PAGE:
Brand name talent. Ugh. And, aahhh. There’s nothing like working with a professional speaker/singer/entertainer, is there?
They’re a pain in the backside, and they’re a blessing. They know exactly what they’re supposed to do, and they usually do it exceedingly well. But they can be SO high maintenance, SO expensive, and SO intimidating! Are they worth the trouble?
OK, so I’m generally in favor of a “known” keynote. Provided they are relevant to your audience. And, that’s the key. A brand name speaker’s success and value to your event hinges much more on YOU than on THEM. Pick the right speaker for your demographic, and you’re picking a winner.
Say you have a group of hardware executives. Generally (and stereotypically) male, middle-aged, cigar-smoking, Scotch-drinking, good-old-boys. I’m oversimplifying for the example, here, so play along. You wouldn’t hire Mary Lou Retton or Emeril Lagasse and expect to have a sell-out crowd, right? Those two would be way out of context with this group. But bring in Mike Ditka or Alan Greenspan and things are looking up.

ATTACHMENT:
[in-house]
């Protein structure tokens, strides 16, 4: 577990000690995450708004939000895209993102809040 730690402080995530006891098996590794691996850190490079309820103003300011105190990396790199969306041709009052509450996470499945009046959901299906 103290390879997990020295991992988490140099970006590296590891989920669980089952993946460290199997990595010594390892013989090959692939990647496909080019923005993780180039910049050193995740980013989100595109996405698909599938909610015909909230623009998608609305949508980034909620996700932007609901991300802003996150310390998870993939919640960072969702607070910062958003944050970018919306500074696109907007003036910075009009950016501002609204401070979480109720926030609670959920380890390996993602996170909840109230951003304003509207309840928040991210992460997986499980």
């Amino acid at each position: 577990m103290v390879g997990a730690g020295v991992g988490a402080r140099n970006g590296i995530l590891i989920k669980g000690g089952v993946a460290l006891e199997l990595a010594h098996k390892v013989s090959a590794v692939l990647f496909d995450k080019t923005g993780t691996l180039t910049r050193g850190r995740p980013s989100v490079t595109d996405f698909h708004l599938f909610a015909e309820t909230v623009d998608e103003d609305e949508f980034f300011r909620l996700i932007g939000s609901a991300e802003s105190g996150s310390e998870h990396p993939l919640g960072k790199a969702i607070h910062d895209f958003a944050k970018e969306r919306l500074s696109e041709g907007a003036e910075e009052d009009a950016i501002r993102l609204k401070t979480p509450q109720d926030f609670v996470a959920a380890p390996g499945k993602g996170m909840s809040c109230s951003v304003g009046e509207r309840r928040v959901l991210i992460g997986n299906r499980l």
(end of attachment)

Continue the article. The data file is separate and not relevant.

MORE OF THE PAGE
Context. Relevance. Content.
Oh, yeah, content. Mike Ditka might be a super-cool and entertaining person (I’ve met him on a number of occasions, and wish he was more relevant to my own association so we could bring him in), but unless his message is also relevant to your group, he might not knock it out of the park (does that count as mixing metaphors?). Twenty minutes of talk about the state of football and where he thinks it’s going is great and all, but your hardware execs might still feel their time was wasted if that was his whole message. But, twenty minutes of talk about how to be a leader in your field, or how to motivate your “players”, and suddenly Da Coach has added something potentially useful to their lives.
More on how to work with brand name talent next time.